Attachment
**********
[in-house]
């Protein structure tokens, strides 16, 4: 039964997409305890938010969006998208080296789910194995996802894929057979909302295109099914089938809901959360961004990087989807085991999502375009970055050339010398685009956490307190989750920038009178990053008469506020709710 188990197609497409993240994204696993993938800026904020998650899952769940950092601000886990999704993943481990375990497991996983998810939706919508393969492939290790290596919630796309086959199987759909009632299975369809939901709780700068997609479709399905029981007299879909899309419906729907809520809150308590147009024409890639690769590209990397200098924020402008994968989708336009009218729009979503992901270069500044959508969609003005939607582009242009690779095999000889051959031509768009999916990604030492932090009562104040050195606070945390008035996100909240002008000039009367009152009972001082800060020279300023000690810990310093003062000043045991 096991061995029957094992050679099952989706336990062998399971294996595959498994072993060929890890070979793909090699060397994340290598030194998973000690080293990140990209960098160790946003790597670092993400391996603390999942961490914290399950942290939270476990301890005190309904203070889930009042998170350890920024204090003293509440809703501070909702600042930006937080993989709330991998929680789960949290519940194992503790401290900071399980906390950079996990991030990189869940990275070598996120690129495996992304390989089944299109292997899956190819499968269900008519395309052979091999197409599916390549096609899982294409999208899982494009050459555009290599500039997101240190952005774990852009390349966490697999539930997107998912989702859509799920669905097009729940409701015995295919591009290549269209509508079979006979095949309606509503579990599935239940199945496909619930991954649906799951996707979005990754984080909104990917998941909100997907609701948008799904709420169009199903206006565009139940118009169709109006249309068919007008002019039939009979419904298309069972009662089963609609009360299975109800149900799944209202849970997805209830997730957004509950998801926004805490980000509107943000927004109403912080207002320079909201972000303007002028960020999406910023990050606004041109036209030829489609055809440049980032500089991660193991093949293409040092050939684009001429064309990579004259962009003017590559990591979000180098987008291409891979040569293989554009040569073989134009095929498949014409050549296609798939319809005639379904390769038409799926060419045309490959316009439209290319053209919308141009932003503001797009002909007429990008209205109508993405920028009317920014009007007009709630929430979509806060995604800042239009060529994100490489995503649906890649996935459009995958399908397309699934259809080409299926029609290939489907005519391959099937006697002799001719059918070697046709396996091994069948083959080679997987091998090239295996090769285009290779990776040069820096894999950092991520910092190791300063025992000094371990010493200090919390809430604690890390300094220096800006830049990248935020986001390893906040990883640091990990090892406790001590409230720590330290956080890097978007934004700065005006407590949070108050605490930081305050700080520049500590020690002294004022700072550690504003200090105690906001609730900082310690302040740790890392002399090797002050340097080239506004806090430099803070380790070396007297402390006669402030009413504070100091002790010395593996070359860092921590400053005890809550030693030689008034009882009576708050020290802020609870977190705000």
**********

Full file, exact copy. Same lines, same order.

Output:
[in-house]
């Protein structure tokens, strides 16, 4: 039964997409305890938010969006998208080296789910194995996802894929057979909302295109099914089938809901959360961004990087989807085991999502375009970055050339010398685009956490307190989750920038009178990053008469506020709710 188990197609497409993240994204696993993938800026904020998650899952769940950092601000886990999704993943481990375990497991996983998810939706919508393969492939290790290596919630796309086959199987759909009632299975369809939901709780700068997609479709399905029981007299879909899309419906729907809520809150308590147009024409890639690769590209990397200098924020402008994968989708336009009218729009979503992901270069500044959508969609003005939607582009242009690779095999000889051959031509768009999916990604030492932090009562104040050195606070945390008035996100909240002008000039009367009152009972001082800060020279300023000690810990310093003062000043045991 096991061995029957094992050679099952989706336990062998399971294996595959498994072993060929890890070979793909090699060397994340290598030194998973000690080293990140990209960098160790946003790597670092993400391996603390999942961490914290399950942290939270476990301890005190309904203070889930009042998170350890920024204090003293509440809703501070909702600042930006937080993989709330991998929680789960949290519940194992503790401290900071399980906390950079996990991030990189869940990275070598996120690129495996992304390989089944299109292997899956190819499968269900008519395309052979091999197409599916390549096609899982294409999208899982494009050459555009290599500039997101240190952005774990852009390349966490697999539930997107998912989702859509799920669905097009729940409701015995295919591009290549269209509508079979006979095949309606509503579990599935239940199945496909619930991954649906799951996707979005990754984080909104990917998941909100997907609701948008799904709420169009199903206006565009139940118009169709109006249309068919007008002019039939009979419904298309069972009662089963609609009360299975109800149900799944209202849970997805209830997730957004509950998801926004805490980000509107943000927004109403912080207002320079909201972000303007002028960020999406910023990050606004041109036209030829489609055809440049980032500089991660193991093949293409040092050939684009001429064309990579004259962009003017590559990591979000180098987008291409891979040569293989554009040569073989134009095929498949014409050549296609798939319809005639379904390769038409799926060419045309490959316009439209290319053209919308141009932003503001797009002909007429990008209205109508993405920028009317920014009007007009709630929430979509806060995604800042239009060529994100490489995503649906890649996935459009995958399908397309699934259809080409299926029609290939489907005519391959099937006697002799001719059918070697046709396996091994069948083959080679997987091998090239295996090769285009290779990776040069820096894999950092991520910092190791300063025992000094371990010493200090919390809430604690890390300094220096800006830049990248935020986001390893906040990883640091990990090892406790001590409230720590330290956080890097978007934004700065005006407590949070108050605490930081305050700080520049500590020690002294004022700072550690504003200090105690906001609730900082310690302040740790890392002399090797002050340097080239506004806090430099803070380790070396007297402390006669402030009413504070100091002790010395593996070359860092921590400053005890809550030693030689008034009882009576708050020290802020609870977190705000």